So here’s a fun parlour game. (NP is best at it ). Spot the many different ways in which philosophers attribute to Being the properties of capitalism, or of capital. Here’s a good one, from Heidegger’s A Dialogue on Language:
We say ‘correlation’ also when talking about the supply and demand of commodities. If man is in a hermeneutical relation, however, that means that he is precisely not a commodity. But the word ‘relation’ does want to say that man, in his very being, is in demand, is needed, that he, as the being he is, belongs within a needfulness which claims him.
Doesn’t this demand for man “as the being he is” (and the attentiveness to this demand required for an authentic relation to the two-fold of presence and presence of beings) sound a lot like the capital-labour relation?
“J: Man stands ‘in relation’ then says the same as: Man is really as man when needed and used by…
I: … what calls on man to preserve the two-fold.” [Those aren't my ellipses - they indicate great minds finishing each others' sentences.]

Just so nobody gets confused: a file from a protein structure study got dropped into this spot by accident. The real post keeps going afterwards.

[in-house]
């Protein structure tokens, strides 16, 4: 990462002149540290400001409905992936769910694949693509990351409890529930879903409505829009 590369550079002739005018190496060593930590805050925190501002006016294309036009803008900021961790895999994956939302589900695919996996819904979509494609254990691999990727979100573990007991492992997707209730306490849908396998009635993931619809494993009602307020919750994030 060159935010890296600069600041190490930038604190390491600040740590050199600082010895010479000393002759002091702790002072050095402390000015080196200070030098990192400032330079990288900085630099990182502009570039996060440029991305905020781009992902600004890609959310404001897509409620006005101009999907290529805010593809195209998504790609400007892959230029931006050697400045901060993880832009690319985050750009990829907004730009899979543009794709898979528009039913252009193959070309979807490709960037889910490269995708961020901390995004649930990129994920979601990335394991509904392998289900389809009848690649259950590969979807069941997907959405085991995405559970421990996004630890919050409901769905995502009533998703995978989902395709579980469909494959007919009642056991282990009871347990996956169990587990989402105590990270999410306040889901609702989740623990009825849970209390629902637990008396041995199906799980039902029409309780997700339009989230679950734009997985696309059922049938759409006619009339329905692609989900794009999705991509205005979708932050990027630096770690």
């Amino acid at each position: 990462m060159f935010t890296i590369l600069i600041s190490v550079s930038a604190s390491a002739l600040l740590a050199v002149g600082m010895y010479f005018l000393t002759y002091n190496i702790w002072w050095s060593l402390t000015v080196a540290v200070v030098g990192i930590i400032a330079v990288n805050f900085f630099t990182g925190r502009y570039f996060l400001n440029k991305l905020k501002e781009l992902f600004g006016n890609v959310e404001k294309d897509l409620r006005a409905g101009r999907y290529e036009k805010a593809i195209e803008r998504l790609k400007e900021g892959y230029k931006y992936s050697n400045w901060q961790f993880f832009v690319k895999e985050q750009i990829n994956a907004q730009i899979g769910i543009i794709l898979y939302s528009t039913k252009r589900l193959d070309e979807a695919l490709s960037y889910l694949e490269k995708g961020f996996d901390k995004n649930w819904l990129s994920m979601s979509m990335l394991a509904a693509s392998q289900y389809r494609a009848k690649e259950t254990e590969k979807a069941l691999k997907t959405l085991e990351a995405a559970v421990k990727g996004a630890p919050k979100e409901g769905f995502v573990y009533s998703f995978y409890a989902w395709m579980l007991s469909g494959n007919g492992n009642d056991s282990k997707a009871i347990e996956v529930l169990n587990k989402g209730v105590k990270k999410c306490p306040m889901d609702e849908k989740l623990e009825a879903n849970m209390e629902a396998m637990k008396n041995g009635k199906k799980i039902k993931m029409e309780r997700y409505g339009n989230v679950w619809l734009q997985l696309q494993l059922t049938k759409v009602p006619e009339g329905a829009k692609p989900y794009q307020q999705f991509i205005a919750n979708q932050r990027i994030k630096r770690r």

“[M]an who by nature stands in relation to, that is, is being used by, the two-fold.”
It is only when man is made into a use-value, when man is used (or used up ) in the relation to Being – that is, when man is used by capital in the relation to and production of capital (or, if you prefer, in the preservation of the two-fold) – it is only in this scenario that man truly is. That which uses man can only be preserved if man maintains his relation to it – capital depends on the capital-labour relation for its reproduction. Therefore it is our ethical duty, above all else, to attend to capital/Being’s demand.
It’s probably not a coincidence that this dialogue between “a Japanese and an Inquirer” also thematises what Heidegger calls “the complete Europeanization of the earth and of man”; the “modern technicalization and industrialisation of every continent.” I ought to say more about this – the way in which Heidegger’s romantic anti-capitalism reinscribes the production of the capital-labour relation within its (manifestly troubling) discourse of authenticity – but I think the parlour-game fragment will do for the moment…